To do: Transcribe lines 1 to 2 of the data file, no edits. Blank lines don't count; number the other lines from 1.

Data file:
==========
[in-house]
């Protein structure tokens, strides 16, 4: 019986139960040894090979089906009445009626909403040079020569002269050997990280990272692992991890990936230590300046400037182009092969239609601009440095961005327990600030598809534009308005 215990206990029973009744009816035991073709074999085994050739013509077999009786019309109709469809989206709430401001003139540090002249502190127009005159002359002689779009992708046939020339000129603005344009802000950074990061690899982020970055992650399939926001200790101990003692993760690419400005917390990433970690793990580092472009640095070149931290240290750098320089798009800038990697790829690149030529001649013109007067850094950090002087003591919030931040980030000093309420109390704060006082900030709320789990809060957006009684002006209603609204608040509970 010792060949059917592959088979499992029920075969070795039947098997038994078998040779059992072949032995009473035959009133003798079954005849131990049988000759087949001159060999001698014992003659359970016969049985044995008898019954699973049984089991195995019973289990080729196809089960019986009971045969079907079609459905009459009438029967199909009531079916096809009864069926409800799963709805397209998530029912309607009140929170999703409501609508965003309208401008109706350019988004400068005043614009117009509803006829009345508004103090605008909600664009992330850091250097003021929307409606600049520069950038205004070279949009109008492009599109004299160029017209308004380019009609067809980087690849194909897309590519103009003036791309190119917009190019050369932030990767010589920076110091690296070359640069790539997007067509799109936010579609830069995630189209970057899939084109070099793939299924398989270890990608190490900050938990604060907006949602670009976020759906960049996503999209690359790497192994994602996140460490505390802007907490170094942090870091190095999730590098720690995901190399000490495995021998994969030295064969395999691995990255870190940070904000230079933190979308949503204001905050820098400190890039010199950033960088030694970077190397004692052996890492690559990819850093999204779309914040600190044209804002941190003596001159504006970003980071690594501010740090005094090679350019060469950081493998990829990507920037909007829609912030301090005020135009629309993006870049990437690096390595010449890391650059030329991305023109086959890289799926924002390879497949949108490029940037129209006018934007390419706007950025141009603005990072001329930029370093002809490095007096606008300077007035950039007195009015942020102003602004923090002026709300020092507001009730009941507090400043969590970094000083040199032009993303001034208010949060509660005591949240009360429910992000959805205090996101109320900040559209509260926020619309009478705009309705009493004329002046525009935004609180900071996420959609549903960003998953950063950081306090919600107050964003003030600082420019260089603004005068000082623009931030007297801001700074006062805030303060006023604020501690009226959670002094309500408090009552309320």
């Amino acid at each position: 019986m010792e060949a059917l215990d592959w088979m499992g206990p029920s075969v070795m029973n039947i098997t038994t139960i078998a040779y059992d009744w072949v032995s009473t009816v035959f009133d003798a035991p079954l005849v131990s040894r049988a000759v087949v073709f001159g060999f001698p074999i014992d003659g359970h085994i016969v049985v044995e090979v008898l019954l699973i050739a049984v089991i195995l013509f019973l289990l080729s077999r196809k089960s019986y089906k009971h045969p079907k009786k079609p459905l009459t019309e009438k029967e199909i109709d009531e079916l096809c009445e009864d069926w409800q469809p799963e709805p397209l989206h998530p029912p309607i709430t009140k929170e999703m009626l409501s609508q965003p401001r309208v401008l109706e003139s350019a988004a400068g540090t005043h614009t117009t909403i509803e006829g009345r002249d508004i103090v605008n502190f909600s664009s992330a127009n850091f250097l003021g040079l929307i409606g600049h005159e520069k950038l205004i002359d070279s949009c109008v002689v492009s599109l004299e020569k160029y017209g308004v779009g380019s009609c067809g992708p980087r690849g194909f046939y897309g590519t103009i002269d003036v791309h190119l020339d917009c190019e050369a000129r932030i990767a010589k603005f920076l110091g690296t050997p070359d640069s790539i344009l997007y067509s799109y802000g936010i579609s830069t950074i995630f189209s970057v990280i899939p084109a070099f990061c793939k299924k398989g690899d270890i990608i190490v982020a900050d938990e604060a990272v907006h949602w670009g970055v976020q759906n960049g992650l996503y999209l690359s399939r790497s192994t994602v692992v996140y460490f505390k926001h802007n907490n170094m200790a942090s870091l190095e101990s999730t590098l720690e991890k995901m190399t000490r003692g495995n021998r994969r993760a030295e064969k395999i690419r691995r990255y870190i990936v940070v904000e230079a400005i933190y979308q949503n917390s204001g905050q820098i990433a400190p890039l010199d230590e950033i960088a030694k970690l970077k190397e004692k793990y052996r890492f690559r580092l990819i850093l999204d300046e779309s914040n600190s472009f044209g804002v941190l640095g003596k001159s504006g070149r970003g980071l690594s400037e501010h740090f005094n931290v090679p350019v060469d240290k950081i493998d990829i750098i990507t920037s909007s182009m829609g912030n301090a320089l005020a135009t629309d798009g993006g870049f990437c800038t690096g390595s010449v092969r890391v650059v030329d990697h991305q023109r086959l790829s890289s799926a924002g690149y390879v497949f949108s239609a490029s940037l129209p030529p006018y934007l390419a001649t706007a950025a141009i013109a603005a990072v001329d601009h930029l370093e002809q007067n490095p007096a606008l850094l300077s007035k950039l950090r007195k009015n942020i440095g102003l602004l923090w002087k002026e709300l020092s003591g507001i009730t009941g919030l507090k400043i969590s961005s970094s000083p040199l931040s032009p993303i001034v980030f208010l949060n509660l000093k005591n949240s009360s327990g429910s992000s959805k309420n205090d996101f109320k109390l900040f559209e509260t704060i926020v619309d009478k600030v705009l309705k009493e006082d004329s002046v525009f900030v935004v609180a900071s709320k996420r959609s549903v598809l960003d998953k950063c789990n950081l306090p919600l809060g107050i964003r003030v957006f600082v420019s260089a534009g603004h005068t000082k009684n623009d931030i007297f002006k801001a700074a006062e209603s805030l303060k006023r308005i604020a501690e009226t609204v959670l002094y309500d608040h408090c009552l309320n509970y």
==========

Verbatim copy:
[in-house]
């Protein structure tokens, strides 16, 4: 019986139960040894090979089906009445009626909403040079020569002269050997990280990272692992991890990936230590300046400037182009092969239609601009440095961005327990600030598809534009308005 215990206990029973009744009816035991073709074999085994050739013509077999009786019309109709469809989206709430401001003139540090002249502190127009005159002359002689779009992708046939020339000129603005344009802000950074990061690899982020970055992650399939926001200790101990003692993760690419400005917390990433970690793990580092472009640095070149931290240290750098320089798009800038990697790829690149030529001649013109007067850094950090002087003591919030931040980030000093309420109390704060006082900030709320789990809060957006009684002006209603609204608040509970 010792060949059917592959088979499992029920075969070795039947098997038994078998040779059992072949032995009473035959009133003798079954005849131990049988000759087949001159060999001698014992003659359970016969049985044995008898019954699973049984089991195995019973289990080729196809089960019986009971045969079907079609459905009459009438029967199909009531079916096809009864069926409800799963709805397209998530029912309607009140929170999703409501609508965003309208401008109706350019988004400068005043614009117009509803006829009345508004103090605008909600664009992330850091250097003021929307409606600049520069950038205004070279949009109008492009599109004299160029017209308004380019009609067809980087690849194909897309590519103009003036791309190119917009190019050369932030990767010589920076110091690296070359640069790539997007067509799109936010579609830069995630189209970057899939084109070099793939299924398989270890990608190490900050938990604060907006949602670009976020759906960049996503999209690359790497192994994602996140460490505390802007907490170094942090870091190095999730590098720690995901190399000490495995021998994969030295064969395999691995990255870190940070904000230079933190979308949503204001905050820098400190890039010199950033960088030694970077190397004692052996890492690559990819850093999204779309914040600190044209804002941190003596001159504006970003980071690594501010740090005094090679350019060469950081493998990829990507920037909007829609912030301090005020135009629309993006870049990437690096390595010449890391650059030329991305023109086959890289799926924002390879497949949108490029940037129209006018934007390419706007950025141009603005990072001329930029370093002809490095007096606008300077007035950039007195009015942020102003602004923090002026709300020092507001009730009941507090400043969590970094000083040199032009993303001034208010949060509660005591949240009360429910992000959805205090996101109320900040559209509260926020619309009478705009309705009493004329002046525009935004609180900071996420959609549903960003998953950063950081306090919600107050964003003030600082420019260089603004005068000082623009931030007297801001700074006062805030303060006023604020501690009226959670002094309500408090009552309320």